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Chapter 7 Multicores, Multiprocessors, and Clusters.

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Presentation on theme: "Chapter 7 Multicores, Multiprocessors, and Clusters."— Presentation transcript:

1 Chapter 7 Multicores, Multiprocessors, and Clusters

2 Chapter 7 Multicores, Multiprocessors, and Clusters 2 FIGURE 7.1 Hardware/software categorization and examples of application perspective on concurrency versus hardware perspective on parallelism. Copyright © 2009 Elsevier, Inc. All rights reserved.

3 Chapter 7 Multicores, Multiprocessors, and Clusters 3 FIGURE 7.2 Classic organization of a shared memory multiprocessor. Copyright © 2009 Elsevier, Inc. All rights reserved.

4 Chapter 7 Multicores, Multiprocessors, and Clusters 4 FIGURE 7.3 The last four levels of a reduction that sums results from each processor, from bottom to top. For all processors whose number i is less than half, add the sum produced by processor number (i + half) to its sum. Copyright © 2009 Elsevier, Inc. All rights reserved.

5 Chapter 7 Multicores, Multiprocessors, and Clusters 5 FIGURE 7.4 Classic organization of a multiprocessor with multiple private address spaces, traditionally called a message-passing multiprocessor. Note that unlike the SMP in Figure 7.2, the interconnection network is not between the caches and memory but is instead between processor-memory nodes. Copyright © 2009 Elsevier, Inc. All rights reserved.

6 Chapter 7 Multicores, Multiprocessors, and Clusters 6 FIGURE 7.5 How four threads use the issue slots of a superscalar processor in different approaches. The four threads at the top show how each would execute running alone on a standard superscalar processor without multithreading support. The three examples at the bottom show how they would execute running together in three multithreading options. The horizontal dimension represents the instruction issue capability in each clock cycle. The vertical dimension represents a sequence of clock cycles. An empty (white) box indicates that the corresponding issue slot is unused in that clock cycle. The shades of gray and color correspond to four different threads in the multithreading processors. The additional pipe line start-up effects for coarse multithreading, which are not illustrated in this figure, would lead to further loss in throughput for coarse multithreading. Copyright © 2009 Elsevier, Inc. All rights reserved.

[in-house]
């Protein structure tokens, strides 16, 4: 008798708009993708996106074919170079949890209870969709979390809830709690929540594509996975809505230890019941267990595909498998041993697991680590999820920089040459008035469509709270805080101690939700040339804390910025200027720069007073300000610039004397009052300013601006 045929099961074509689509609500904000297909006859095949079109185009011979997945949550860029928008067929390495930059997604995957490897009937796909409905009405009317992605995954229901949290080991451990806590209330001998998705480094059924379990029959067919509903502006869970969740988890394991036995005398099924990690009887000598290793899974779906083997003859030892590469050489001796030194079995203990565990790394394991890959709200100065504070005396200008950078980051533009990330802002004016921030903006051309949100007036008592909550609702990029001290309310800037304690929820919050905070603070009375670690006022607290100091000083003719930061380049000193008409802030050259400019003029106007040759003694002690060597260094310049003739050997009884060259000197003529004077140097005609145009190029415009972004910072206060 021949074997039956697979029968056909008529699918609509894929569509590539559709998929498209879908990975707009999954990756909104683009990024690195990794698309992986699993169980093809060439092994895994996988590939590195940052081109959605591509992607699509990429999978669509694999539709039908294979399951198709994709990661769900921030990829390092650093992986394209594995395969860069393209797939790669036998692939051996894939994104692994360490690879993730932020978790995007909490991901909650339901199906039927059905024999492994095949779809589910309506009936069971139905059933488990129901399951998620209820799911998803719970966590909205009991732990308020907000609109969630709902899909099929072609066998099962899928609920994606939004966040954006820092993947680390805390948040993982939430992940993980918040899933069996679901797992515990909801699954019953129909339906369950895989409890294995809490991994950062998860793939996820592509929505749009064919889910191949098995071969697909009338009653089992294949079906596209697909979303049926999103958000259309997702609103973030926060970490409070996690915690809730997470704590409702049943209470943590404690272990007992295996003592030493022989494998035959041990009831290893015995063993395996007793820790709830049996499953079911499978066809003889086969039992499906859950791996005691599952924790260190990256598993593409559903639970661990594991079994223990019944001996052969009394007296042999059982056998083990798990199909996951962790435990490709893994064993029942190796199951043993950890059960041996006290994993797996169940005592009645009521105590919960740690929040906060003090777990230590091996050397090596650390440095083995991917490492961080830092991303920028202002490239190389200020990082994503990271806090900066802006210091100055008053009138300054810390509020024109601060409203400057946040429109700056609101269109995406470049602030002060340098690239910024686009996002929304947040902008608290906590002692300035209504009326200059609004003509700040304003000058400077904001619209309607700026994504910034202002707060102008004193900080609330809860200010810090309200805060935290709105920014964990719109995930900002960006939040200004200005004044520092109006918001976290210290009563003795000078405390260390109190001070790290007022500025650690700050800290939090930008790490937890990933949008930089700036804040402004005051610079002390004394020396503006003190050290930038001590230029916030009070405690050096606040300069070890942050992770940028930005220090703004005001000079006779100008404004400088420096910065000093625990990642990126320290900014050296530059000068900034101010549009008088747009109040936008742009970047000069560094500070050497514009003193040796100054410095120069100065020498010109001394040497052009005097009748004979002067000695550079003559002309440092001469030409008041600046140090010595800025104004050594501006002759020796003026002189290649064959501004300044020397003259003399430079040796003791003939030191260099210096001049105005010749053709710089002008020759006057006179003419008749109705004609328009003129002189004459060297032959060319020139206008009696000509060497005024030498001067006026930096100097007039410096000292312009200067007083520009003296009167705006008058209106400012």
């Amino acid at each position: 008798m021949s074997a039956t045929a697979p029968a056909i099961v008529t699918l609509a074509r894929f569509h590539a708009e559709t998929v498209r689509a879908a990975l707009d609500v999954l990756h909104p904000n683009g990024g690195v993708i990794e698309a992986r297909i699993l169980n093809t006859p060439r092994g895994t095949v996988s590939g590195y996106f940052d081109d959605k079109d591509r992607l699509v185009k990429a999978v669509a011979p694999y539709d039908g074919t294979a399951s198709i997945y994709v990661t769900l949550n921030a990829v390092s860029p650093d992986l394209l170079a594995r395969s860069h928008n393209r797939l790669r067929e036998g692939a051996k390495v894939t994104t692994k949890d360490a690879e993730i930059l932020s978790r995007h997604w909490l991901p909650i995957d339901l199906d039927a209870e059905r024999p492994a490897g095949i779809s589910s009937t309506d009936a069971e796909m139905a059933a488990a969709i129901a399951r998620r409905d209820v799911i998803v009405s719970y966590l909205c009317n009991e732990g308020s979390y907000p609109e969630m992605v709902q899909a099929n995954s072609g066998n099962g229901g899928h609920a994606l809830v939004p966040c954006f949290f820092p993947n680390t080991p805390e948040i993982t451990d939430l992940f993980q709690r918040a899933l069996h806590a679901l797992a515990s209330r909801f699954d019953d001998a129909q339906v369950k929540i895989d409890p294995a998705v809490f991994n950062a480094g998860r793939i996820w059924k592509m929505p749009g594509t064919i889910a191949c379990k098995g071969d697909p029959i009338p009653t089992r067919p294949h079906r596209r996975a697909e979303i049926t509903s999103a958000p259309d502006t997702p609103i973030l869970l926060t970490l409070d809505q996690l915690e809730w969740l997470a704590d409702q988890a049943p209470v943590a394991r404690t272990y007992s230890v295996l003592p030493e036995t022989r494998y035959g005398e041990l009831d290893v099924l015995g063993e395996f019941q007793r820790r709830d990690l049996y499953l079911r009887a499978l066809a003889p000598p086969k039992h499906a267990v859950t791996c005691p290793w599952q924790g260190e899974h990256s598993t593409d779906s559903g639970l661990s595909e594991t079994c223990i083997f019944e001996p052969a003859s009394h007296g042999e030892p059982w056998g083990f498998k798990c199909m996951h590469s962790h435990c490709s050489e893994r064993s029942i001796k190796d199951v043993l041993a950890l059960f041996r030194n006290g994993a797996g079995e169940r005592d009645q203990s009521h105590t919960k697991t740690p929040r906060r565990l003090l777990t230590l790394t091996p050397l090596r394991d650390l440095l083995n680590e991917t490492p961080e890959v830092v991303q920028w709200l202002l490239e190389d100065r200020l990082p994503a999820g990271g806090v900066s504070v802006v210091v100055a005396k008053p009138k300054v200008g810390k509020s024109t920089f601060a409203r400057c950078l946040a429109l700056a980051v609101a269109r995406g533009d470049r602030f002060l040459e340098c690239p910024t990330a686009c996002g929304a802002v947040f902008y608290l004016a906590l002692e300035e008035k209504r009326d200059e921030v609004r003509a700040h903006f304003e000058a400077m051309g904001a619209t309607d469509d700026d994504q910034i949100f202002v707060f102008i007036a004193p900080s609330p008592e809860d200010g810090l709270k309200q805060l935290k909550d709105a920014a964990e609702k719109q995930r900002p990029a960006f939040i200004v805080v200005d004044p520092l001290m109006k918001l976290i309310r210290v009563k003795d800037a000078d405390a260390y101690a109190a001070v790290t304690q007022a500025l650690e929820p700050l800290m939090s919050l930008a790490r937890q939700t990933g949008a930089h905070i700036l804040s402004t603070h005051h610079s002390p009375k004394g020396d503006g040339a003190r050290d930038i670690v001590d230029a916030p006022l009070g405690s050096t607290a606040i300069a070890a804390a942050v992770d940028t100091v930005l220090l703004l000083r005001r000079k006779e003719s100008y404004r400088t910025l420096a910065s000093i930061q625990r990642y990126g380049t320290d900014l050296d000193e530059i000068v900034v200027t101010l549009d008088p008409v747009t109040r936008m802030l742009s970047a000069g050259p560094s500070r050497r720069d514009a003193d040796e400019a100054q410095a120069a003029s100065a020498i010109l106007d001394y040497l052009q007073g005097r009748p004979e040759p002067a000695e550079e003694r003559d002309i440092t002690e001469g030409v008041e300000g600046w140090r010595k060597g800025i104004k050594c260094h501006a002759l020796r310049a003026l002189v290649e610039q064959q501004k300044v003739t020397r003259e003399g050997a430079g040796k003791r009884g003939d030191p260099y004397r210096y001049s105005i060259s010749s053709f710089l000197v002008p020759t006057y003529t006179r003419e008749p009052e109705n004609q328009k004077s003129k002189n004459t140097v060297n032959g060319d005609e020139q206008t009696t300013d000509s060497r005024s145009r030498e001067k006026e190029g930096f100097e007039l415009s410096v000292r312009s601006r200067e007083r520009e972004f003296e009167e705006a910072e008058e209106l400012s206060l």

7 Chapter 7 Multicores, Multiprocessors, and Clusters 7 FIGURE 7.6 Hardware categorization and examples based on number of instruction streams and data streams: SISD, SIMD, MISD, and MIMD. Copyright © 2009 Elsevier, Inc. All rights reserved.

8 Chapter 7 Multicores, Multiprocessors, and Clusters 8 FIGURE 7.7 Comparing single core of a Sun UltraSPARC T2 (Niagara 2) to a single Tesla multiprocessor. The T2 core is a single processor and uses hardware-supported multithreading with eight threads. The Tesla multiprocessor contains eight streaming processors and uses hardware-supported multithreading with 24 warps of 32 threads (eight processors times four clock cycles). The T2 can switch every clock cycle, while the Tesla can switch only every two or four clock cycles. One way to compare the two is that the T2 can only multithread the processor over time, while Tesla can multithread over time and over space; that is, across the eight streaming processors as well as segments of four clock cycles. Copyright © 2009 Elsevier, Inc. All rights reserved.

9 Chapter 7 Multicores, Multiprocessors, and Clusters 9 FIGURE 7.8 Hardware categorization of processor architectures and examples based on static versus dynamic and ILP versus DLP. Copyright © 2009 Elsevier, Inc. All rights reserved.